Today, China and other far-east countries are not your only option when it comes to contract electronics manufacturing. In fact, locating your production in Europe has many significant advantages, and, which is crucial, does not necessarily mean much higher costs. Did you know Poland has been playing for years the role of a beneficial alternative for far east subcontractors now? Due to Poland’s strategic location (in the very center of Europe), well-qualified engineering staff, cutting-edge technology, lower prices and labor costs, and high-quality education, this country is an interesting alternative for companies from the EU to locate their manufacturing.
Electronics production has always been Poland’s national specialty. In fact, the history of electronic production in Poland spans back to 1916, when the Polish Association of Electrical Enterprises (associating 136 factories) was founded . The electronics industry in Poland was initiated by the creation of several enterprises in the Russian and Austrian partitions at the end of the 19th century. After 1945, Poland, as a Soviet satellite inextricably linked to the Comecon Pact, developed its industry in accordance with central planning in the directions imposed by political authorities.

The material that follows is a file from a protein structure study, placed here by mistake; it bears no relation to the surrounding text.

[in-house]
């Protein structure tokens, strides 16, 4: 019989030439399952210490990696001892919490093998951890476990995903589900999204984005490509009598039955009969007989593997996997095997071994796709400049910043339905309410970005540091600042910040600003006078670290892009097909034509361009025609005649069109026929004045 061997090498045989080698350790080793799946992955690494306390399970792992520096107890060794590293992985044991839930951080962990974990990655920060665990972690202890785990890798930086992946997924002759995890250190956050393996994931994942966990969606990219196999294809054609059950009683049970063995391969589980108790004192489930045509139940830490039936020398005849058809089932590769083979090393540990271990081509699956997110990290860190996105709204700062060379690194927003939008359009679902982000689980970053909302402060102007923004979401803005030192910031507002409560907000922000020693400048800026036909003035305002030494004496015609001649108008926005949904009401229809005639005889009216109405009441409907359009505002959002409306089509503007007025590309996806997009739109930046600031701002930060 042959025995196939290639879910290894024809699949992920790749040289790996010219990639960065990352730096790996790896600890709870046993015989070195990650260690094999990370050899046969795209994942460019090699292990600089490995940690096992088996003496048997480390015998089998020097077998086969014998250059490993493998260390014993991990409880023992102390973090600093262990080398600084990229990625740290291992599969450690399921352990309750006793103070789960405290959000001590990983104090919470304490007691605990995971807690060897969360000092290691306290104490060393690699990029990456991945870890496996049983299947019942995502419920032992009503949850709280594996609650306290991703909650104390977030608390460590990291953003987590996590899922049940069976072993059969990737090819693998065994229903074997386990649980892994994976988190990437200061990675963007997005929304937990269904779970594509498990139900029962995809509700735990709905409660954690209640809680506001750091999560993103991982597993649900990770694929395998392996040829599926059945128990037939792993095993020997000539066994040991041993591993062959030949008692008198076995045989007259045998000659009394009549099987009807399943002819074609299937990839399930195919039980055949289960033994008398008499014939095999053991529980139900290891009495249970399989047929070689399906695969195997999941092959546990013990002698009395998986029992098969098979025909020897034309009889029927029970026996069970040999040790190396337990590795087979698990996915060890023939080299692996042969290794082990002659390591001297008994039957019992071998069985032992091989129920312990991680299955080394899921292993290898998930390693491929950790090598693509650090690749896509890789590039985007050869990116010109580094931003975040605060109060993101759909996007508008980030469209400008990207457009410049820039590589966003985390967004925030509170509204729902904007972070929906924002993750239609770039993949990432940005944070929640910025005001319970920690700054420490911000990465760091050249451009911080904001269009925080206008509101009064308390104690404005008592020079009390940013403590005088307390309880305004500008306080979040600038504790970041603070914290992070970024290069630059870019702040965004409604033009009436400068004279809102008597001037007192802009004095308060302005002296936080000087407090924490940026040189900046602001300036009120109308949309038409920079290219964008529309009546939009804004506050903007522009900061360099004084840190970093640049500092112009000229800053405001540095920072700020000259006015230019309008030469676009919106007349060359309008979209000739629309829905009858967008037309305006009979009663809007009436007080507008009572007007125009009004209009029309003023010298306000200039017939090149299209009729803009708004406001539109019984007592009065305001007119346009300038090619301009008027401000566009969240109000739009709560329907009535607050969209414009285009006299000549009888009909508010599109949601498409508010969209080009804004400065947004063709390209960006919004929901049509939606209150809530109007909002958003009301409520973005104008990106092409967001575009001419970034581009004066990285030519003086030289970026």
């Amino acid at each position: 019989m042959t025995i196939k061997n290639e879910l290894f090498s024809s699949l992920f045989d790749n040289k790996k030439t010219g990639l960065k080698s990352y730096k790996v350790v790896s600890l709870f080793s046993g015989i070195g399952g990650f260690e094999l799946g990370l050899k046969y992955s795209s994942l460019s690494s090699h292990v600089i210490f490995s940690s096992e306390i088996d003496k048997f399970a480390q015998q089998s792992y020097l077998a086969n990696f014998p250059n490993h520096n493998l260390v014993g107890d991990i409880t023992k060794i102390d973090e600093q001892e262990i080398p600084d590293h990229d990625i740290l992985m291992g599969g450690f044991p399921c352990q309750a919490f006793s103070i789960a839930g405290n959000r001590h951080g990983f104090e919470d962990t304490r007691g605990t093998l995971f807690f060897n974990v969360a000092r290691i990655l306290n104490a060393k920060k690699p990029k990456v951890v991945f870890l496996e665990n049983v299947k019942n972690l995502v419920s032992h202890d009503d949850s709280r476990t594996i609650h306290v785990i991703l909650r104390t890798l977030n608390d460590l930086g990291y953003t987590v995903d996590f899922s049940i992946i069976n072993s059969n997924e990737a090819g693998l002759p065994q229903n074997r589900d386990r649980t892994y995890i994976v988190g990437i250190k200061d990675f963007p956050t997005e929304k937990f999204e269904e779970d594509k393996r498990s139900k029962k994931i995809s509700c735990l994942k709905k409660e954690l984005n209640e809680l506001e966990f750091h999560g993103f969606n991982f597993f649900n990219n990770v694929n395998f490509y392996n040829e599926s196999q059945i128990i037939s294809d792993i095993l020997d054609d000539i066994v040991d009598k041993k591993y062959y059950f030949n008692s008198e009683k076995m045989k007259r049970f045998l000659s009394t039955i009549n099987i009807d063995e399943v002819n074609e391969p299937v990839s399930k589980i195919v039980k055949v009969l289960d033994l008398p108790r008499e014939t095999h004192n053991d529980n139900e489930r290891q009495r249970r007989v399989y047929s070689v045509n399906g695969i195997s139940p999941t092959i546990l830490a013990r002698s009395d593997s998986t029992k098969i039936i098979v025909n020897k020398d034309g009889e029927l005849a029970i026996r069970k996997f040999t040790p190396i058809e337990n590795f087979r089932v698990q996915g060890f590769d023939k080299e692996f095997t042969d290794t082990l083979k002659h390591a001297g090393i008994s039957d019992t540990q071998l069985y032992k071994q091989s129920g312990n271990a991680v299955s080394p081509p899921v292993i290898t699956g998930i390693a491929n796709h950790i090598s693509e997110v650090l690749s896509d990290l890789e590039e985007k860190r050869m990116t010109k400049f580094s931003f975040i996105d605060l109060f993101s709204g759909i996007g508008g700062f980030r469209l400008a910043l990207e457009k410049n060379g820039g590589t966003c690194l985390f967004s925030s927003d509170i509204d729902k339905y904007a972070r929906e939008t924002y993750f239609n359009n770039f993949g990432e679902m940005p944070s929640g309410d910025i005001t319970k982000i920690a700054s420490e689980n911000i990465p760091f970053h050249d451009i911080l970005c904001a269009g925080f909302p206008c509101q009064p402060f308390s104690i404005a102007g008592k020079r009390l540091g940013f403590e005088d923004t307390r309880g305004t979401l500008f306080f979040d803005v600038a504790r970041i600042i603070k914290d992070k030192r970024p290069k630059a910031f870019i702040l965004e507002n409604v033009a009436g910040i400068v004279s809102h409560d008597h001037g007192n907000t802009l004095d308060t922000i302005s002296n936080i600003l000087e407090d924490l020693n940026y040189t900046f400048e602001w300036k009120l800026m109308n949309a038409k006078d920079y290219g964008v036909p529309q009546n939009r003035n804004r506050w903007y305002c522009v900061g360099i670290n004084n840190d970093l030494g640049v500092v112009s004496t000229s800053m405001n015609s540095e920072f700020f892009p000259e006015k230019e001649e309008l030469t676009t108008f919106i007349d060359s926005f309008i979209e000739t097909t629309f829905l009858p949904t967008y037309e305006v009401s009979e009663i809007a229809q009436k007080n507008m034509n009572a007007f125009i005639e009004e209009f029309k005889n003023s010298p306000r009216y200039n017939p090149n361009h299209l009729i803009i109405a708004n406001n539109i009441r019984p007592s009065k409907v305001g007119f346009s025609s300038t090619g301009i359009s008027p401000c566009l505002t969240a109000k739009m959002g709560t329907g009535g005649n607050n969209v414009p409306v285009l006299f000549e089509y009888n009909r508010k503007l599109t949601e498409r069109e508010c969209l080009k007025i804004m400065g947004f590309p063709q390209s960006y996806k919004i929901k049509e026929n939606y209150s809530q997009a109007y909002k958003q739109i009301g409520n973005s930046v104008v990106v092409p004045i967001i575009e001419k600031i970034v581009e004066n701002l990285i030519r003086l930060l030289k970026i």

Today, more and more Polish companies with specialized production lines offer contract electronics manufacturing. Polish care for quality and reliability in carrying out orders is broadly appreciated. Poland's location, which is the link between Asia and Europe, is also of considerable importance.
Now, the question arises: Why should European companies consider Poland as a good place to locate their electronics manufacturing? The answer has at least five crucial points.
Lower labor costs and hardworking workforce